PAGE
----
Dental Unit Water Quality

Biofilm is a thin, slimy film of bacteria that sticks to moist surfaces, such as those inside dental unit waterlines. Biofilm occurs in dental unit waterlines because of the long, small-diameter tubing and low flow rates used in dentistry, the frequent periods of stagnation, and the potential for retraction of oral fluids.1 As a result, high numbers of common water bacteria can be found in untreated dental unit water systems. Disease-causing microorganisms found in untreated dental unit water include Legionella, Pseudomonas aeruginosa, and nontuberculous Mycobacteria. Dental health care personnel and patients could be placed at risk of adverse health effects if water is not appropriately treated.

For all non-surgical dental treatment output water, dental health care personnel should use water that meets environmental protection agency regulatory standards for drinking water (i.e., ≤500 colony forming units (CFU)/mL of heterotrophic water bacteria).2 Consult with the dental unit manufacturer for appropriate methods and equipment to maintain the quality of dental water. Commercial devices and procedures designed for this purpose include:

  • Self-contained water systems (e.g., independent water reservoir) combined with chemical treatment (e.g., periodic or continuous chemical germicide treatment protocols).
  • Systems designed for single-chair or entire-practice waterlines that condition or treat incoming water to remove or inactivate microorganisms.
  • Combinations of these methods.

Available products to treat waterlines include tablet systems, continuous release straws and cartridges, initial and periodic shock treatments, and centralized systems. All products and systems must be used and maintained according to the manufacturer instructions for use (IFUs). If you have questions about the IFUs, contact the manufacturer of the treatment product or device that you are using.

For surgical procedures, sterile saline or sterile water should be used as a coolant/irrigant. Conventional dental units cannot reliably deliver sterile water even when equipped with independent water reservoirs containing low-microbial or sterile water because the water-bearing pathway cannot be reliably sterilized. Appropriate delivery devices (e.g., bulb syringe; sterile, single-use disposable products; or sterile water delivery systems that bypass the dental unit by using sterile single-use disposable or sterilizable tubing) should be used to deliver sterile water during surgery.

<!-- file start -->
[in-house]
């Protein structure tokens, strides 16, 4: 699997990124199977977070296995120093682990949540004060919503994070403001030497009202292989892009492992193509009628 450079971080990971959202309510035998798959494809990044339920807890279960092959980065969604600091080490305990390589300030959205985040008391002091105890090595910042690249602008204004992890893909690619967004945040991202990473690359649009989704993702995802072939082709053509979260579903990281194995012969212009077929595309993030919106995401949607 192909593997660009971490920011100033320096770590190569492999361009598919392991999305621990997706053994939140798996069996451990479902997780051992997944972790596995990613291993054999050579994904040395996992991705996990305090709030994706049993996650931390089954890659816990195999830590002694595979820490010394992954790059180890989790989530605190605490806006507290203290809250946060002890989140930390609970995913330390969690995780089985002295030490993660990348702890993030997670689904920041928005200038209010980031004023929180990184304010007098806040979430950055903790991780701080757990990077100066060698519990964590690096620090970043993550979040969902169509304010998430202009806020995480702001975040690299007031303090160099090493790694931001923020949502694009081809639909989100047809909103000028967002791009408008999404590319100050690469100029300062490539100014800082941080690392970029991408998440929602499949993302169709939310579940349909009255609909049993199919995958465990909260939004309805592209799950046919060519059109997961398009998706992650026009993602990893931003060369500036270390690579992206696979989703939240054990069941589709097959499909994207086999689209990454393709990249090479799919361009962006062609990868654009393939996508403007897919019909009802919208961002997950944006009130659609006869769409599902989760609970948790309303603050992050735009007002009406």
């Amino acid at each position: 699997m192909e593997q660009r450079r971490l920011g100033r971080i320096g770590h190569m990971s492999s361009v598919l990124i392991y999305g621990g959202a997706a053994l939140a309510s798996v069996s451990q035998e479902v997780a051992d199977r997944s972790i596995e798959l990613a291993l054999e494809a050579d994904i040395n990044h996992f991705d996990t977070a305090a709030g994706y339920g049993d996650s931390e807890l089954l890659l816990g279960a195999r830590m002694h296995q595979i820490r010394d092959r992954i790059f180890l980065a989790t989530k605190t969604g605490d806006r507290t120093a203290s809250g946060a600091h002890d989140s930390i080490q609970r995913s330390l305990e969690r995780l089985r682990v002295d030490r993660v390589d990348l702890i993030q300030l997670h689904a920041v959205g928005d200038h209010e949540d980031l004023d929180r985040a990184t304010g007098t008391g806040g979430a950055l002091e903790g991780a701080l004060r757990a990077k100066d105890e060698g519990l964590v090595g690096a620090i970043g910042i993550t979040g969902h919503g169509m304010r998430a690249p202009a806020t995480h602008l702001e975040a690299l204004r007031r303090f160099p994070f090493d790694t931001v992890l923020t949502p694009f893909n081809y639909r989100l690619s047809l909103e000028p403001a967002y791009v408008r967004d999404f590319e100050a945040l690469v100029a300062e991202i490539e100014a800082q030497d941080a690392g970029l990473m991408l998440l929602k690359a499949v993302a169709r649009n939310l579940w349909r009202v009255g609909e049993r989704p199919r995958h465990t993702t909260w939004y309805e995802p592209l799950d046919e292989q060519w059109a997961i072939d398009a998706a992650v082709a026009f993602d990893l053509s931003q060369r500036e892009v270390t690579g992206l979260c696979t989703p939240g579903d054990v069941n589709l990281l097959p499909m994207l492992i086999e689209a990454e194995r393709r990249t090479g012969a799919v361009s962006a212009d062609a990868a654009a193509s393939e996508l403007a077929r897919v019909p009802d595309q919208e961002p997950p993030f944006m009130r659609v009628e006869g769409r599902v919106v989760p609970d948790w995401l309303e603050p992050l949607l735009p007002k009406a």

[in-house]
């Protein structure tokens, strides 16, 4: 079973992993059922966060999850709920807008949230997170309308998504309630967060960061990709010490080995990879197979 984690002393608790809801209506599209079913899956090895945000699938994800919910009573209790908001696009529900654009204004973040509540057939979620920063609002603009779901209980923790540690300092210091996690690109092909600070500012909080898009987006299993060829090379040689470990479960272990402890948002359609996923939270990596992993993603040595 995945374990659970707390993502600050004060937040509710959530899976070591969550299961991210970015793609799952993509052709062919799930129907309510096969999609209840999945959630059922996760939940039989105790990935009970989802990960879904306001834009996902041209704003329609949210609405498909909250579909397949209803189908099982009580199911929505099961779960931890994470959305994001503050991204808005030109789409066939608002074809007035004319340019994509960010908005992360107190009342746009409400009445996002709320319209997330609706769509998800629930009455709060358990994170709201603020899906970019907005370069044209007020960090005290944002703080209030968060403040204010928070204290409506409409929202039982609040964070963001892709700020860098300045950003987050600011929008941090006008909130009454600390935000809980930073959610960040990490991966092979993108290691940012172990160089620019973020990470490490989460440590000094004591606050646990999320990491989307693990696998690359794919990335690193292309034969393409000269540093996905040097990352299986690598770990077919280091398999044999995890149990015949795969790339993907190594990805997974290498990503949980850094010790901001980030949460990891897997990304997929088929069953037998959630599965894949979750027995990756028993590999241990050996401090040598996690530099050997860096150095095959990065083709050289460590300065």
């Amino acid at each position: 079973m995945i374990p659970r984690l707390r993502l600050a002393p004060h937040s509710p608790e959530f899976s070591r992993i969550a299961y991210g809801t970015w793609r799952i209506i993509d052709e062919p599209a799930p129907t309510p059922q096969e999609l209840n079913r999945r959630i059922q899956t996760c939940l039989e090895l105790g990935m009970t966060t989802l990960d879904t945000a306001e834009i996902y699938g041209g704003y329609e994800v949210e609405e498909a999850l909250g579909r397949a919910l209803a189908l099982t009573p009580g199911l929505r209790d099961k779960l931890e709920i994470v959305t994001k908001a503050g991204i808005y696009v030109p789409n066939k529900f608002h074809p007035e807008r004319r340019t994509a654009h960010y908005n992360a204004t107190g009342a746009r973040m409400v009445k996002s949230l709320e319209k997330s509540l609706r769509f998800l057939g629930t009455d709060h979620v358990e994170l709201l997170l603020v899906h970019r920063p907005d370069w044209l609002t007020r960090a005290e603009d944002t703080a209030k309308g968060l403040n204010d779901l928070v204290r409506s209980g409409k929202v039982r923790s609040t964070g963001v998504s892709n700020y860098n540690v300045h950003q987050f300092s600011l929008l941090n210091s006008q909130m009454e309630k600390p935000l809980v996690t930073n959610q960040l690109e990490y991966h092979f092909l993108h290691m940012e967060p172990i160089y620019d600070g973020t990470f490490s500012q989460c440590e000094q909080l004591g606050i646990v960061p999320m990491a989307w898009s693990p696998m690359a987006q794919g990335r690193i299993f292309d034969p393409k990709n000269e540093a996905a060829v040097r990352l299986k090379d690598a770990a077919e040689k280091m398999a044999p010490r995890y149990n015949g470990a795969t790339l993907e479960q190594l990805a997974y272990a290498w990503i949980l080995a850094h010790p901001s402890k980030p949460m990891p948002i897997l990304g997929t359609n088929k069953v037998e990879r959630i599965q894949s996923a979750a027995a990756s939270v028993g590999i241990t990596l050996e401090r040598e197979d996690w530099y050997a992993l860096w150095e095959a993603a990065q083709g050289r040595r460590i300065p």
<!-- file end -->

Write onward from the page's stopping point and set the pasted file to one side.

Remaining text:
For all non-surgical pulpal and endodontic procedures, clinicians can also consider using sterile irrigants or antimicrobial solutions.3-6


  1. Guidelines for Infection Control in Dental Health-care Settings – 2003. MMWR2003; 52(No. RR-17):1–66.  Accessed September 22, 2022.
  2. US Environmental Protection Agency. National Primary Drinking Water Regulations. Accessed September 22, 2022.
  3. American Academy of Pediatric Dentistry, Guidelines for Infection Control,–recommendations/infection-control/. Accessed September 22, 2022.
  4. American Academy of Pediatric Dentistry, Pulp Therapy for Primary and Immature Permanent Teeth, Accessed September 22, 2022.
  5. American Association of Endodontists, AAE Position Statement on Vital Pulp Therapy,. Accessed September 22, 2022.
  6. Organization for Safety, Asepsis and Prevention (OSAP). Dental Unit Water Quality: Organization for Safety, Asepsis and Prevention White Paper and Recommendations– 2018. 1, Issue 1, 2018 October 31.
  7. Hatzenbuehler LA, Tobin-D’Angelo M, Drenzek C, Peralta G, Cranmer LC, Anderson EJ, Milla SS, Abramowicz S, Yi J, Hilinski J, Rajan R, Whitley MK, Gower V, Berkowitz F, Shapiro CA, Williams JK, Harmon P, Shane AL. Pediatric Dental Clinic-Associated Outbreak of Mycobacterium abscessus Infection. J Pediatric Infect Dis Soc. 2017 Sep 1;6(3):e116-e122. doi: 10.1093/jpids/pix065. PMID: 28903524.
  8. Singh J, O’Donnell K, Nieves DJ, Adler-Shohet FC, Arrieta AC, Ashouri N, Ahuja G, Cheung M, Holmes WN, Huoh K, Tran L, Tran MT, Pham N, Zahn M. Invasive Mycobacterium abscessusOutbreak at a Pediatric Dental Clinic. Open Forum Infect Dis. 2021 Apr 15;8(6):ofab165. doi: 10.1093/ofid/ofab165. PMID: 34113683; PMCID: PMC8186244.
  9. Pérez-Alfonzo R, Poleo Brito LE, Vergara MS, Ruiz Damasco A, Meneses Rodríguez PL, Kannee Quintero CE, Carrera Martinez C, Rivera-Oliver IA, Da Mata Jardin OJ, Rodríguez-Castillo BA, de Waard JH. Odontogenic cutaneous sinus tracts due to infection with nontuberculous mycobacteria: a report of three cases. BMC Infect Dis. 2020 Apr 21;20(1):295. doi: 10.1186/s12879-020-05015-5. PMID: 32316920; PMCID: PMC7171849.
  10. Ricci ML, Fontana S, Pinci F, et al. Pneumonia associated with a dental unit waterline. Lancet2012; 379(9816):684.
  11. American Academy of Pediatric Dentistry, Use of Vital Pulp Therapies in Primary Teeth with Deep Caries Lesions, Accessed September 22, 2022.